Thomas Friedman’s book, “The World is Flat” has been filling my mind for some time now; I bought the 33-CD latest edition. It’s been completely worth it.
I really don’t like the writing style. It’s always either too precious, too patronizing, or just too slow and laborious, if not pained and redundant. The fake ethnic accents the narrator chooses on the CDs aren’t the author’s fault, perhaps, but they get old – especially when they’re badly done, or the speaker forgets and lapses back into American standard. Finally, the Americanism that permeates work often seems incongruous with the globalism as it’s being discussed, accepted, and even touted. This leaves the impression, on the one hand, that our primary focus should be our own nation and, on the other, that only the author’s version of internationalism and openness is truly intelligent. In short, it’s infuriating where not a bit insulting.
All that said, it’s worth it. I’d buy it again, and I’ll probably listen to it repeatedly.
The changes to the world that the author outlines are just too significant, and the points he makes about the changes just too important to care nearly so much who is saying them, or why, or how he manages to get them accross. If this were a blurry PDF, a warped, static-burdened record, or a barely audible reading in a dark room by Phyllis Diller (or Richard Simmons, if you’re not that old), it would still be worth it.
I’ve never been much for current affairs books, or analysis of the news. But Friedman’s book goes way beyond that. I won’t even begin to try to explain it here – you can google it for yourself, and I doubt I can say more about the theme, thesis, or its significance than you’ll find in Wikipedia. What I can say is that, if you’re interested in the future, in entrepreneurship, in education, in your children, or in politics, you owe it to yourself to get through some chapters. I’m in chapter 9, which I think is about half way through this massive tome and, while I’ve occasionally been tempted to stop, thinking, “I’ve got it I’ve got it. Enough already.”, I’ve not been disappointed by sticking it out.
Have you ever had a friend that annoyed the hell out of your, by being windy, slow to make a point, slightly condescending, and not a little repetitive? All my friends are saying, “hell yes”, right now. But have you had a friend like that who also made points that changed your life, painted the world in ways you hadn’t seen it before, and ultimately challenged you to live differently, more thoughtfully, with more attention? Those sames friends of mine would just as quickly say, “hail yes!” Well that’s what I get from Thomas Friendman. I forgive his faults, not just because I share them, but because he pays off, and keeps paying, and it’s worth it.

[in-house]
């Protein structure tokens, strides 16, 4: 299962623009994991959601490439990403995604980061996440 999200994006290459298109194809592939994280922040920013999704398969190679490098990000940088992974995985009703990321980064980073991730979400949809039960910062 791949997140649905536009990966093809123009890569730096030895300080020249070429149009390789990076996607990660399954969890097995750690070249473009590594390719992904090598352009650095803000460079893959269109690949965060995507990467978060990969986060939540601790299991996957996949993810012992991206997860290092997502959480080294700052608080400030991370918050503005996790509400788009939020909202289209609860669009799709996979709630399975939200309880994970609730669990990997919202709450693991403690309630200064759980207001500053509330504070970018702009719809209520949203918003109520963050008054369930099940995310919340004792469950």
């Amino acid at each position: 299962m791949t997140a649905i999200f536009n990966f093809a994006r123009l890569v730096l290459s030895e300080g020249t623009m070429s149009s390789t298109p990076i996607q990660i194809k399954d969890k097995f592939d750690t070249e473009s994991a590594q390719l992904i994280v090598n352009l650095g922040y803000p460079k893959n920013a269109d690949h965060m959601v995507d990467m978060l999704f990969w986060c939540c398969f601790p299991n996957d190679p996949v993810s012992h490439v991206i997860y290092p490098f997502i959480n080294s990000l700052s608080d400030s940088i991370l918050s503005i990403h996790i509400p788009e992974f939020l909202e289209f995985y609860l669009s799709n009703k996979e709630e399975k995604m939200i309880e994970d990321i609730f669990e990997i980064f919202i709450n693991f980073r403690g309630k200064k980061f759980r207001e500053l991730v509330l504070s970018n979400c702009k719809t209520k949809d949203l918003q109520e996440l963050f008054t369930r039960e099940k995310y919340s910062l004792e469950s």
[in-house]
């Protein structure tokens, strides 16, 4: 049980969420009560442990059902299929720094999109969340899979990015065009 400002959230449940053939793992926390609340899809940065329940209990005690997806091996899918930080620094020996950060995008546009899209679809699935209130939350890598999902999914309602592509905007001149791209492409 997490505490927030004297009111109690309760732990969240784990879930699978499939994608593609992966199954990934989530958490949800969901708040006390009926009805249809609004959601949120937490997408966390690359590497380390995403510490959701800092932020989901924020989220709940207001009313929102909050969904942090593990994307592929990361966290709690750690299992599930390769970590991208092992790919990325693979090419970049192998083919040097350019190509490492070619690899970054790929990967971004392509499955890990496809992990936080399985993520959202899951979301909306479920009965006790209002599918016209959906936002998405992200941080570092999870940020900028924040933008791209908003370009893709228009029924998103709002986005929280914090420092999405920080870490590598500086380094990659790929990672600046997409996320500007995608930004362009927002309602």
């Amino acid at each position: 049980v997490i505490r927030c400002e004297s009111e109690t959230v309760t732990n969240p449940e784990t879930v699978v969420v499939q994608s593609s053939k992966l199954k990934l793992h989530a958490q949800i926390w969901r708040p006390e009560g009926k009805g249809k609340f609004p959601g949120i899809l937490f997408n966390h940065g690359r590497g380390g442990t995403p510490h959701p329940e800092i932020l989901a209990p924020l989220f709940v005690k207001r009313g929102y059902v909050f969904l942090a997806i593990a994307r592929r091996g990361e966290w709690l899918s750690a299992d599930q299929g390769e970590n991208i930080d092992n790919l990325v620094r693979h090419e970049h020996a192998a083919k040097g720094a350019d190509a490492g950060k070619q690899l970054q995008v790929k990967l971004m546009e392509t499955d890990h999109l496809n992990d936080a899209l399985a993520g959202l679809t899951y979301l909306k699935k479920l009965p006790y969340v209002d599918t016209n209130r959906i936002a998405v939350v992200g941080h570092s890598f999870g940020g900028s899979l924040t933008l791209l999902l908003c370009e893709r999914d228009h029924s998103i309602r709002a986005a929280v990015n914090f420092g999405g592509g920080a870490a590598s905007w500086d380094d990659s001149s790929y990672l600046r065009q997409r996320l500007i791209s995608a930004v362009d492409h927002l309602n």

And Thomas likes to ask “where were you when you first realized the world was flat?” Well, in fairness, I should say I realized it while listening to his book in the car. But actually, I was in South Korea, when it developed the 40x CD-ROM. And I began to see how, with its video game development (e.g. Tribes), it’s superior miniaturization that made the US cell phone industry seem quaint, and it being the most wired country on earth, with 57% percent of its people on broadband, while people in my own country were almost universally stuck on dialup – I began to see how the future would shape up abit differently than most of the people I knew suspected.
Well, Friedman’s observations are far more significant, and he’s shown me how much I wasn’t paying attention to, and how much analysis was right there in front of me, and I missed it. I’m willing to sit at his feet, for that – and also because, if he’s right, and I believe he is, mostly, I’ll need very much to know what he knows.